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Women of Prague
Ethnic Diversity and Social Change from the Eighteenth Century to the Present
Wilma A. Iggers
400 pages, 70 illus., bibliog., index
ISBN 978-1-57181-008-3 $135.00/£99.00 Hb Published (October 1995)
ISBN 978-1-57181-009-0 $34.95/£27.95 Pb Published (October 1995)
"The richness of the material and its skillful assembly make this a very readable volume ... revealing a wonderful range of perspective, from personal, intimate reflections to timely comments on the politics and society of both Prague and the Czech Republic of the era under study." · Journal of the Society for the Anthropology of Europe
"Wilma Iggers offers English-reading audiences fascinating new perspectives ... in a sensitive introduction to the city's modern experience and translated sections from the writings of twelve women ... This volume is particularly welcome since the work of most of these writers has not been readily available in English before." · Gary B. Cohen, University of Oklahoma
For many centuries Prague has exerted a particular fascination because of its beauty and therichness of its culture and history. Its famous group of German and Czech writers of mostly Jewish extraction in the earlier part of this century has deeply influenced Western culture.However, little attention has so far been paid to the roles of women in the history of thisethnically diverse area in around Prague. Based on largely autobiographical writings and letters by women and enhanced by extensive historical introduction, this book redresses a serious imbalance. The vivid and often moving portraits, which emerge from the varied material used bythe author, offer fascinating and new insights into the social and cultural history of this region.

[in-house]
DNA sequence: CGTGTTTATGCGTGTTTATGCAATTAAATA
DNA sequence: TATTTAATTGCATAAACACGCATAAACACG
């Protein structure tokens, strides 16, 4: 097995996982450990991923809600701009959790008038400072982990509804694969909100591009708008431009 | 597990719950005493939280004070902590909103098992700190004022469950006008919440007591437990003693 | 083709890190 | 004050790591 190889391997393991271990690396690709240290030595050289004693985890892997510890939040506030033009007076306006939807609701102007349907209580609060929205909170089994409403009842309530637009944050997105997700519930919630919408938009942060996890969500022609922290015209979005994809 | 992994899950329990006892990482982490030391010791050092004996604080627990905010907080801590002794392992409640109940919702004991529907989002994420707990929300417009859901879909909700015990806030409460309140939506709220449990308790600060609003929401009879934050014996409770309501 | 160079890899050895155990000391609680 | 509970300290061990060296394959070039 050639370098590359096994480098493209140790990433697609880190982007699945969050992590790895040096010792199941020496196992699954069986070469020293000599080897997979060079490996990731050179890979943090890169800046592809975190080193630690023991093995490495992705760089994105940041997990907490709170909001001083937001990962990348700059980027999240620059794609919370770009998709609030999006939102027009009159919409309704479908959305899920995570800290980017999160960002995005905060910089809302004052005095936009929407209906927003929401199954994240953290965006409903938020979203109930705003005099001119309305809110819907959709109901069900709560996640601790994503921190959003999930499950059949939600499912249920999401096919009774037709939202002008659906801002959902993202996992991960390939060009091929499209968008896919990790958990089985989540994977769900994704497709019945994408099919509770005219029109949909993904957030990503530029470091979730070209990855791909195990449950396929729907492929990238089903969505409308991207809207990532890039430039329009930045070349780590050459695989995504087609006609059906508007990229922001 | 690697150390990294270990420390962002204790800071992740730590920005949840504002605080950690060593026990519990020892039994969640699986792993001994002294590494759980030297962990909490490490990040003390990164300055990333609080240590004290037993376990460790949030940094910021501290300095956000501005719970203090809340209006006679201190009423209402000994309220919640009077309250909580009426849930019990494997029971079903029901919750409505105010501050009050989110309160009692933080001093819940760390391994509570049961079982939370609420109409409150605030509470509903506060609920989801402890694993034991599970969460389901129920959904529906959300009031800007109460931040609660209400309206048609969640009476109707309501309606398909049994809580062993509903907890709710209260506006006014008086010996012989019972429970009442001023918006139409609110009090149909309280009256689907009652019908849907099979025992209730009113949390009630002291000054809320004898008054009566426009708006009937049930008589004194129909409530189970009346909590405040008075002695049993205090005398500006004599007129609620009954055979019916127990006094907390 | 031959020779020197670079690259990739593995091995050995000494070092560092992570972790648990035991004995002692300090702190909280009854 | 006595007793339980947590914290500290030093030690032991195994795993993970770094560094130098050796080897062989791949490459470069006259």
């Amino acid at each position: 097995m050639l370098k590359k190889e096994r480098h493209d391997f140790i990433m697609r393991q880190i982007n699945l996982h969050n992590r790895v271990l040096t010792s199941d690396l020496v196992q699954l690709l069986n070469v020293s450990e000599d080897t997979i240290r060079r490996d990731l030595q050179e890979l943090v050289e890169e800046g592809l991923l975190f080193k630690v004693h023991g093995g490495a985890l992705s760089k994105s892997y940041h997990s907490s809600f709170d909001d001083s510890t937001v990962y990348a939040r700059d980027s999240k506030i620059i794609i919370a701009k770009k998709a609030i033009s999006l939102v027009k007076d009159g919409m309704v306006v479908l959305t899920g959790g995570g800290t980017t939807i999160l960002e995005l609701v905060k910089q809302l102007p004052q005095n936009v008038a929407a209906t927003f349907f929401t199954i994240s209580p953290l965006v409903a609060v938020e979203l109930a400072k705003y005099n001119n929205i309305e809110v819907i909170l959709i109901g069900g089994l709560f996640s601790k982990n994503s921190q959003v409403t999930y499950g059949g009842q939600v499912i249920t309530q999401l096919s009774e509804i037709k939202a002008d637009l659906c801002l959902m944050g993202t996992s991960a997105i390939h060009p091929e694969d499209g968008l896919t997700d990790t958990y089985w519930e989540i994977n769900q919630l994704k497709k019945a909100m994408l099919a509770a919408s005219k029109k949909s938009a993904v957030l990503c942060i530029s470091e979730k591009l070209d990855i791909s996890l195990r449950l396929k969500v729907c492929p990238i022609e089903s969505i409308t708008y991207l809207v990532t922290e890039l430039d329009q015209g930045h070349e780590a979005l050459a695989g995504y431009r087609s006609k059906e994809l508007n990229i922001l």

Wilma Abeles Iggers, born and raised in Czechoslovakia, has taught a number of foreign languages in the United States. Her publications include a book on Karl Kraus (1967) and on Bohemian Jews (1993). She is Professor Emerita at Canisius College, Buffalo, NY.
Subject: Gender Studies and Sexuality Cultural Studies (General) History: 18th/19th Century
Area: Central/Eastern Europe
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